Alfalfa – what is it actually?
Alfalfa has been used in horse feed for many years. But what is behind this plant?
Today, alfalfa is experiencing a real HYPE in feeding horses. Almost every horse owner feeds alfalfa to their horse. Alfalfa is an overwintering, perennial plant from the snail clover genus with a height of up to one meter. The flowering period is between June and September.
Benefits of alfalfa:
- low sugar and starch = low energy content
- suitable for horses with sensitive stomachs as the structure causes the horse to salivate more intensively on the alfalfa
- lots of calcium and little phosphorus
- provides important protein e.g. b with poor hay quality
Disadvantages of alfalfa:
- possible damage to the gastric mucosa (alfalfa chaff)
- inhibits nutrient absorption in horses
- Grazing or grass feeding can lead to an excess of protein
Basic rules for feeding horses
Finally, here are some simple basic rules that have a positive effect on horse feeding and can generally be applied to every horse.
1. Roughage always before concentrated feed
As already mentioned, roughage is the basis of horse feeding. For horses that are only ridden or exercised moderately or not at all, the roughage is usually sufficient.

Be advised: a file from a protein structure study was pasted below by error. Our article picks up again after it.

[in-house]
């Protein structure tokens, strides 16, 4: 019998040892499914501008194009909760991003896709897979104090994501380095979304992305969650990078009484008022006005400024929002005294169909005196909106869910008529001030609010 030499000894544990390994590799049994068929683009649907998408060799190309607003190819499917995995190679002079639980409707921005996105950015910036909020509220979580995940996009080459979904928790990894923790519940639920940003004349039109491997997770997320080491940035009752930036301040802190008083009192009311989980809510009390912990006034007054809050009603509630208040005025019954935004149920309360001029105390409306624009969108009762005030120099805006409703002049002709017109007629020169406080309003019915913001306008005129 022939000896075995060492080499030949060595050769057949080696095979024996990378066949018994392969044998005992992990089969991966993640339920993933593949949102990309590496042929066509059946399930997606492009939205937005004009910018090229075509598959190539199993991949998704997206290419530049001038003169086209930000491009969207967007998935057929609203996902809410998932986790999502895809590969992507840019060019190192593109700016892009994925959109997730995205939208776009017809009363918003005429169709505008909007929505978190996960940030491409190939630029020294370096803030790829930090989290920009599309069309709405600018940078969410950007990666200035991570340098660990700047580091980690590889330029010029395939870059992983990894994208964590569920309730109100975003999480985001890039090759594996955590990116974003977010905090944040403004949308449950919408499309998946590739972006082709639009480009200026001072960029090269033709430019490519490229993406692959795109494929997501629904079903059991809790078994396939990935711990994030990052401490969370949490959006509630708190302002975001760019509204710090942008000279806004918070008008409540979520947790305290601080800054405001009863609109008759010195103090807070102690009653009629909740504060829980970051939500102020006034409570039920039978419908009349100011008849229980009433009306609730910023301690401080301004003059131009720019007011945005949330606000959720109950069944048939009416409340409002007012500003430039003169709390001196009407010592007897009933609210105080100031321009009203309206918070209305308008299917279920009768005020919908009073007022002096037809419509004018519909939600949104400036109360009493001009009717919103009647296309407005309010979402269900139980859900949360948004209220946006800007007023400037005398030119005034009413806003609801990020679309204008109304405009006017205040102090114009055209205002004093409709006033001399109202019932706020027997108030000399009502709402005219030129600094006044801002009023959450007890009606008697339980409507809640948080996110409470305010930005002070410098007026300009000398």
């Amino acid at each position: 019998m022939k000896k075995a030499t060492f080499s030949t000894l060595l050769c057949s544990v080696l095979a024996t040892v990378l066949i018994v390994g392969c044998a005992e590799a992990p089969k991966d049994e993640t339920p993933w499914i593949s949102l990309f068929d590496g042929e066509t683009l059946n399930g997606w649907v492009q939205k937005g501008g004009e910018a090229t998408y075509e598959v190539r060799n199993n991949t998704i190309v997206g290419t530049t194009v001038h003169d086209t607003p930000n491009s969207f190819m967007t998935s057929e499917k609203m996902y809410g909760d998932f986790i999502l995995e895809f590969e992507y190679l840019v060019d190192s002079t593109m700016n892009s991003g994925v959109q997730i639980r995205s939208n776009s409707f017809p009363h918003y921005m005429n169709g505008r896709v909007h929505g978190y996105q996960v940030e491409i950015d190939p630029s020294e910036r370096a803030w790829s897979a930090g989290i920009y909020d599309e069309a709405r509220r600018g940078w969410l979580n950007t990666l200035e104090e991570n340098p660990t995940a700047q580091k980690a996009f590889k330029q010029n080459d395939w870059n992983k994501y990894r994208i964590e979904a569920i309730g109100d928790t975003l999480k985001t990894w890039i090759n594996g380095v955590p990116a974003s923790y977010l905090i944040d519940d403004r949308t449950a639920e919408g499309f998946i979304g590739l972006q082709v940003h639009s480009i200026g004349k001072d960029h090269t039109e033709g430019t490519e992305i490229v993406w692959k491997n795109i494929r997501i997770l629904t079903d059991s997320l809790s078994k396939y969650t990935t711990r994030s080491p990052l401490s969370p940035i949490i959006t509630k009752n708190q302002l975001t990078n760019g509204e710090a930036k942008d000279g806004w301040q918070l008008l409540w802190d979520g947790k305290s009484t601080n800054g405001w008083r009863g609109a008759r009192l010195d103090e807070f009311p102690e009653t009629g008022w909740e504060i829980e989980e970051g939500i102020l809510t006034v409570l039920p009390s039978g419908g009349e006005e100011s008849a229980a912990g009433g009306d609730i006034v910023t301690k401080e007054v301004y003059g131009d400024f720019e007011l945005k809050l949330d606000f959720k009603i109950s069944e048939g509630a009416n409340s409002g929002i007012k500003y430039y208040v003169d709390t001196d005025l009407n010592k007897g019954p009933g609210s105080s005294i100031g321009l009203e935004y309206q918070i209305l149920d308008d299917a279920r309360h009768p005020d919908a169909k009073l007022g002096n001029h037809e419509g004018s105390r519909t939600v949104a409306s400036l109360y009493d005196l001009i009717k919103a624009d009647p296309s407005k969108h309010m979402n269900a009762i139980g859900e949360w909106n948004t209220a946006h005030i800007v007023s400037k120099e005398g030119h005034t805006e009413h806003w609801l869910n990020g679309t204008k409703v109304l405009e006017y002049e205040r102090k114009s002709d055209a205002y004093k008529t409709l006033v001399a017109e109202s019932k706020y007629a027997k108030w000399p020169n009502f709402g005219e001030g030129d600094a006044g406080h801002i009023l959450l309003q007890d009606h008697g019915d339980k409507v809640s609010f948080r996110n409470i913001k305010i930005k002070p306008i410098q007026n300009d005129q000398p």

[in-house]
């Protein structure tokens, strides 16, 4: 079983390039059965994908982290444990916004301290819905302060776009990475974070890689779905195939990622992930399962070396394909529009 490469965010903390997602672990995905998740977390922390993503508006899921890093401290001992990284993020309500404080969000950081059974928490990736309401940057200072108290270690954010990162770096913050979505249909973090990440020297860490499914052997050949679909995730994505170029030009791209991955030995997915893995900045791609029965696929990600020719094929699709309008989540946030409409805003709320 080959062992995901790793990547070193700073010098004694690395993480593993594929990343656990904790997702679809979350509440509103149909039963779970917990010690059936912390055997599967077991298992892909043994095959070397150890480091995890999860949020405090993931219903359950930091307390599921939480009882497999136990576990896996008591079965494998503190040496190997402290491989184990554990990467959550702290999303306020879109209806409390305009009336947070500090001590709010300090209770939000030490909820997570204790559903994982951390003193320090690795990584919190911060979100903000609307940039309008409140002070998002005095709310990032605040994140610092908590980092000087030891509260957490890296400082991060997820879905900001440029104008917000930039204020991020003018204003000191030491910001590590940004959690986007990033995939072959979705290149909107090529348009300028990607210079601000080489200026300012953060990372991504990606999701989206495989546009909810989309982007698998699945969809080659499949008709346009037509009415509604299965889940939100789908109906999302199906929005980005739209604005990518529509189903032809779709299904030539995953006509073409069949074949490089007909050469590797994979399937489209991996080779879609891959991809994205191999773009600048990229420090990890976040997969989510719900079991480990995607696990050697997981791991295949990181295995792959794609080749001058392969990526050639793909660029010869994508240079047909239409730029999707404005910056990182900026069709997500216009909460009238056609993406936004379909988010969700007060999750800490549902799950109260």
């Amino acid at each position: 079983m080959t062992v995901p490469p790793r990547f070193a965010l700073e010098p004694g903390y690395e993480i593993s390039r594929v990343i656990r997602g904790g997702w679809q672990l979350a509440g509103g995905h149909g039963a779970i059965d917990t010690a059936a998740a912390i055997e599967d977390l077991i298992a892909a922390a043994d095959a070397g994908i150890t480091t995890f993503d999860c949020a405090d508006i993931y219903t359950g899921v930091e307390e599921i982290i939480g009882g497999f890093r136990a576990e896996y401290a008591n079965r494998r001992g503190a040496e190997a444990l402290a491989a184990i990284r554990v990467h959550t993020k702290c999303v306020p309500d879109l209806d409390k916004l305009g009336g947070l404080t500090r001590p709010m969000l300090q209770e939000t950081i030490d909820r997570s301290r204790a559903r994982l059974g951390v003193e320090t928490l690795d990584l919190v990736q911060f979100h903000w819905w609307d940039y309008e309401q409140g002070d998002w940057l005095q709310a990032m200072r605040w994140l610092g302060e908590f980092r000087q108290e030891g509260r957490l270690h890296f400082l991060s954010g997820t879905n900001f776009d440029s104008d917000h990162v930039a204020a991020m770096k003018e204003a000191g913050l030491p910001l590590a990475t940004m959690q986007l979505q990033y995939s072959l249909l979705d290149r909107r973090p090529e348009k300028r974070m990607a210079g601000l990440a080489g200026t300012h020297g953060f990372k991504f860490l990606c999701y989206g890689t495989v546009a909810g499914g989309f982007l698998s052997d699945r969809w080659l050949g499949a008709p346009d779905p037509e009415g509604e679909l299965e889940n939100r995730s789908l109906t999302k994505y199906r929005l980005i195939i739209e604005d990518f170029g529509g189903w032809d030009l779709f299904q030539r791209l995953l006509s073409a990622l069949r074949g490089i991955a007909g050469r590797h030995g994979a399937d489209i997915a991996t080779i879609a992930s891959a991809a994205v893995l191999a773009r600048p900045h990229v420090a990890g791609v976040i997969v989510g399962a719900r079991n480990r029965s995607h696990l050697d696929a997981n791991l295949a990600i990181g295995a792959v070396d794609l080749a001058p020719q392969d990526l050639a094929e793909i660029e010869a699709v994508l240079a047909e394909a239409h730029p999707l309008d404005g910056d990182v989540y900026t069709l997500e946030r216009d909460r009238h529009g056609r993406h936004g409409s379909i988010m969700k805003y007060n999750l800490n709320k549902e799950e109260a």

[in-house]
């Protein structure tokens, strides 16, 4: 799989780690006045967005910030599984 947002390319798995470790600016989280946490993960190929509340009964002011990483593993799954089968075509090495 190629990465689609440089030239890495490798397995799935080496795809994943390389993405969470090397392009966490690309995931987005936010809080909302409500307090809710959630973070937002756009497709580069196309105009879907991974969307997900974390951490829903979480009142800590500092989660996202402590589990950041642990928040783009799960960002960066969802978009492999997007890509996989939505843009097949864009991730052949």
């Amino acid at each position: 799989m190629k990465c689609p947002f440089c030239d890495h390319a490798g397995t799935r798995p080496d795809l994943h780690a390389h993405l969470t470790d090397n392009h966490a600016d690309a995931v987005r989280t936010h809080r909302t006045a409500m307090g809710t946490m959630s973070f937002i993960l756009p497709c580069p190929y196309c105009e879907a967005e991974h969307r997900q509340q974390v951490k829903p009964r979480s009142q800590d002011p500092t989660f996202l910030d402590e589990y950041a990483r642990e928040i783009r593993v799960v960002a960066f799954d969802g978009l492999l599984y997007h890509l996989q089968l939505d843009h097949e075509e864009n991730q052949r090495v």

2. Feed hay from hay nets/hay racks
The slower food intake means your horse doesn't have to take long breaks to eat.
Make sure your horse drinks enough fluids. Your horse should always have free access to clean and fresh drinking water!
4. Feeding troughs
Make sure that the troughs are always clean and that no bacteria can settle there and spread.
5. Feed small portions
Distribute the daily amount of food for your horse into several portions. The horse's stomach is comparatively small and should not be overwhelmed with large portions.
6. Energy requirement
If your horse needs more energy e.g. b When changing coats, please do not increase the amount of concentrated feed, but rather add a dash of oil to the feed. Oil is a high-quality energy supplier and is easier to digest than concentrated feed. Linseed oil, sunflower oil or rapeseed oil are suitable here.
7. Time and peace to eat
Give your horse enough time and rest to eat so that he doesn't have to swallow. It is recommended to feed the portion of hay first and the concentrated feed some time later. This means the horses already have something in their stomachs and no longer eat the concentrated feed so greedily.
8. Store food
Feeding bins are ideal for storing food. This keeps the food dry and cool.
The topic of horse feeding is a super complex topic. Horse feeding should therefore be individually adapted to each horse. Various factors such as health, age, husbandry and stress on the horse always play a decisive role. If you are unsure about feeding, feeding experts can help you with advice and support.